AN EXPERT in the field has sought to spread awareness for helping elderly people to live a healthy lifestyle while not having to use medicine and antibiotics.

Kerry Dyson, owner of Caremark Basingstoke and Deane who has worked in the industry for many years, wrote the guide in time for National Nutrition and Hydration Week which concluded on Sunday.

His four tips for elderly people, vulnerable people and those living alone were:

“1. Five a day

“The oldest tip in the book, but this fundamental part of a basic, healthy diet is still overlooked by most! According to a recent study by the NHS, only 29 per cent of adults are getting their five a day, which is very disappointing when you consider how much the nutrients in fresh fruit and vegetables benefit health and wellbeing.

“2. Simple swaps

“Many of us, including our elderly relatives or loved ones, are prone to the odd guilty, sugary snack but a high sugar diet puts you at risk of heart disease, diabetes and cancer. A daily intake of more than 30g of sugar per day (for adults) should be avoided. Try switching out the honey in your porridge for a few dried apricots, or your full-fat fizzy drink for a sugar-free version – and if you’re a ‘tea with two sugars’ kind of person, slowly reduce the amount until you’ve cut it out altogether, or try sweeteners instead.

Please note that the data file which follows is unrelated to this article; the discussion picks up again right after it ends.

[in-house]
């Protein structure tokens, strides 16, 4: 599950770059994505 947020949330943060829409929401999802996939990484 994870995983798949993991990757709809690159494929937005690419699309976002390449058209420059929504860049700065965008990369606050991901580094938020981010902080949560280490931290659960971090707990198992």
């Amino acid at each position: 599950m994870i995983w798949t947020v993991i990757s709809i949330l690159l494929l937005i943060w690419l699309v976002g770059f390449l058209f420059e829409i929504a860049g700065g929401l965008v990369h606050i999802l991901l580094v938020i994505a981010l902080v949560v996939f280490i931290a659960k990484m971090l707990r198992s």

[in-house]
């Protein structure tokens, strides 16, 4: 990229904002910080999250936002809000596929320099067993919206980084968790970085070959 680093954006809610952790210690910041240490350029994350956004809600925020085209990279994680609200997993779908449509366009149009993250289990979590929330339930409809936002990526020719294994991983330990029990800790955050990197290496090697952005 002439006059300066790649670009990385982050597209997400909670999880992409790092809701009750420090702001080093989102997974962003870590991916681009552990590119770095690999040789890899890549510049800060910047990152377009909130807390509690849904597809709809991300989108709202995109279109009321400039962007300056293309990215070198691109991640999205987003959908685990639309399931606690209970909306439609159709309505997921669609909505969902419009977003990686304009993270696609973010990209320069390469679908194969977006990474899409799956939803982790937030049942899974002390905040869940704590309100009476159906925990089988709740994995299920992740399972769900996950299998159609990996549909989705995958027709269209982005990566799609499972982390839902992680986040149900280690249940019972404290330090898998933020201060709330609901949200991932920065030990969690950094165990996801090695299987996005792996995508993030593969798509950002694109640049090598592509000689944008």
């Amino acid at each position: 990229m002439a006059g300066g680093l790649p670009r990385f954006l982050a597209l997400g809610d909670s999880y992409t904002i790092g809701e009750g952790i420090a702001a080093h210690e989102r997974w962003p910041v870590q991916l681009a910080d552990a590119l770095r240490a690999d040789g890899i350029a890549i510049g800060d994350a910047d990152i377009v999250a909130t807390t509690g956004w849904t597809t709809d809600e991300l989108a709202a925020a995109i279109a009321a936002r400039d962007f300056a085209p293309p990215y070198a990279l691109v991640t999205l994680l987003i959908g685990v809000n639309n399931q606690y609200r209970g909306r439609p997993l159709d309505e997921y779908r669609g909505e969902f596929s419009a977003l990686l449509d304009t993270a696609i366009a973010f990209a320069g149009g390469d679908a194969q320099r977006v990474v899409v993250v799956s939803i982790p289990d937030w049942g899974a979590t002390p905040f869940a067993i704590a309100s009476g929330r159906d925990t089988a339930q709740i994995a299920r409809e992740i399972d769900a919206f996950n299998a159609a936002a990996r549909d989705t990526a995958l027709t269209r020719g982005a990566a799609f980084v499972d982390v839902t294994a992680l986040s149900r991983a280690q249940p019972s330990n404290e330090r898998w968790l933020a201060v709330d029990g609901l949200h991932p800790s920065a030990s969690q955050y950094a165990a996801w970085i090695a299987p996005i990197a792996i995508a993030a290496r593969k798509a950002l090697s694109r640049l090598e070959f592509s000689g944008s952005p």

“3. Lend a hand

“Older people, who live alone, generally opt for a meal-for-one dish that is easy to prepare. This often means a takeaway or ready meal, which are usually high in sugar and prepared with vast amounts of oil. Why not offer to help them out by preparing meals on their behalf? Batch-cooking starch-based, home-cooked meals is a great way to make sure your elderly loved ones are getting the nutrients they need, and by adding one or two vegetables to the dish, you’re providing some of their recommended 5 a day too!

“4. Know your numbers

The Eatwell Guide, commissioned by the NHS, recommends all adults should drink 6-8 glasses of fluid every day. Rumours have often circulated about drinking two litres of water per day – some have even said as many as four litres! – but 1.2 litres is more than adequate. “